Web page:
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THE NATURE OF SECONDARY CRATERS PHOTOGRAPHED BY RANGER VII,
BOEING SCIENTIFIC RESEARCH LABS SEATTLE WASH MATHEMATICS RESEARCH LAB
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A mathematical theory of the ejection of secondary fragments from the focus of primary impacts on the Moon has been developed for the case of a spherical bounding surface. An application of the results to the frequency - distribution of the secondary lunar craters in the region of Mare Cognitum, as determined from photographs secured by Ranger VII in July 1964, leads to a conclusion that the sum total of the mass required to produce all observed craters or crater-like formation in Mare Cognitum overlying Tychos rays by secondary impacts of particles ejected from Tycho would - if spread evenly over the surface - cover the ground by a layer of debris about half a metre in thickness at the distance of 1000 km from the focus of ejection and the volume of the material thus splashed out all over the Moon would exceed the volume excavated by the primary impact at least ten to twenty times. On the strength of this evidence a hypothesis is advanced that a large fraction of depressions, smaller than 1 km in size, counted as craters due to secondary impacts, are in reality subsidence formations, possibly triggered by moonquakes which must occur in the wake of all major primary impacts on the Moon. Author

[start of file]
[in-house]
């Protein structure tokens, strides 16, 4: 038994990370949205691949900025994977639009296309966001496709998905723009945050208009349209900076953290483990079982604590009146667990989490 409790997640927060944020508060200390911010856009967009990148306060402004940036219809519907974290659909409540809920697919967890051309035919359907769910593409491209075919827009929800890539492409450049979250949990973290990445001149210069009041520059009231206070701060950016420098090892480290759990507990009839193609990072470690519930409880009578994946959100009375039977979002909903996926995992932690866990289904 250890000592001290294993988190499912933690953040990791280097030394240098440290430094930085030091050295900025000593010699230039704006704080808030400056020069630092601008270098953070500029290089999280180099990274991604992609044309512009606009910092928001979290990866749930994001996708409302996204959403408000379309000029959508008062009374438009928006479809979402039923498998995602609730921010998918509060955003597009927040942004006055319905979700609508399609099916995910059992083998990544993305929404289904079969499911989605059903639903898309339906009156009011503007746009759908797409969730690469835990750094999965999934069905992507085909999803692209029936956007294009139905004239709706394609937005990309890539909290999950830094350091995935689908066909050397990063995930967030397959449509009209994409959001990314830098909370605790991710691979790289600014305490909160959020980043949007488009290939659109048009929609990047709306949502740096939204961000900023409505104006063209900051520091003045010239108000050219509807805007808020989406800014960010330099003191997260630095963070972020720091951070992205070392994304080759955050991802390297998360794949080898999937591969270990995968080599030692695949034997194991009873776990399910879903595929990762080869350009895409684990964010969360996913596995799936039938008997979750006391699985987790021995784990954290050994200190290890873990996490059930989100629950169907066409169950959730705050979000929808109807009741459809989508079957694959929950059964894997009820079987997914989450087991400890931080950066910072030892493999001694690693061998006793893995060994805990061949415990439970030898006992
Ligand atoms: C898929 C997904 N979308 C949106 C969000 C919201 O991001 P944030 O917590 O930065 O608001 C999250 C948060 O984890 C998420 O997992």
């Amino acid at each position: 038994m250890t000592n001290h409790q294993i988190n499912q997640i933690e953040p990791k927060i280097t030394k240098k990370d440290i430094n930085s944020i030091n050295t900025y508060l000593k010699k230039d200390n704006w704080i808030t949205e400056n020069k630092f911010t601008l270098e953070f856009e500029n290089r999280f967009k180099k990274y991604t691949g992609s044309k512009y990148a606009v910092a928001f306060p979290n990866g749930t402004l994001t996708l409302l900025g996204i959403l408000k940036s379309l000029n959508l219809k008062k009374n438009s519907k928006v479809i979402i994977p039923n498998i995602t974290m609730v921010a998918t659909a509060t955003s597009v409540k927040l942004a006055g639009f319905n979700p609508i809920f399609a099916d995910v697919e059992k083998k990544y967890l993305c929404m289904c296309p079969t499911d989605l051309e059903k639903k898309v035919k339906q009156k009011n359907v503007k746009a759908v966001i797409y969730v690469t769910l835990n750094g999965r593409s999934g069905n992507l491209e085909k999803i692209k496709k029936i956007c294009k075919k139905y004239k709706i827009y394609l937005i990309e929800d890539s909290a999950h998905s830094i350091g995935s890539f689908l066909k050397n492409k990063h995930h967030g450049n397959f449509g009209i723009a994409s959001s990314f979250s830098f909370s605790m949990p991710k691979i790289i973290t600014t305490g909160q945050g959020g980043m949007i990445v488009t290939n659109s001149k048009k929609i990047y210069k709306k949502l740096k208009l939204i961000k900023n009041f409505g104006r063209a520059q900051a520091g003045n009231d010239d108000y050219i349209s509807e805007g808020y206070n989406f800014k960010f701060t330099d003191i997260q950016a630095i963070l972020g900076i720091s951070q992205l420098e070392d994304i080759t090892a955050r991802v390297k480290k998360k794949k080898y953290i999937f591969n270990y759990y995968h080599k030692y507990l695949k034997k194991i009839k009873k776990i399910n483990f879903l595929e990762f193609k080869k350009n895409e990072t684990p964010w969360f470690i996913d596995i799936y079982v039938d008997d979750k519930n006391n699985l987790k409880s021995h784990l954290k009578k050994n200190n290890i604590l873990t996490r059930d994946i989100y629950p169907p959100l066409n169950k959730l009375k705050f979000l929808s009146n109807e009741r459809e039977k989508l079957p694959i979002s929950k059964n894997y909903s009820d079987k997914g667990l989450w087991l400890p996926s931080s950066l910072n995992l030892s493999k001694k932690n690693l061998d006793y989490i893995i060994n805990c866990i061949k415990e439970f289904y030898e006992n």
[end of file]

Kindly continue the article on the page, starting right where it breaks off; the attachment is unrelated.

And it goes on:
APPROVED FOR PUBLIC RELEASE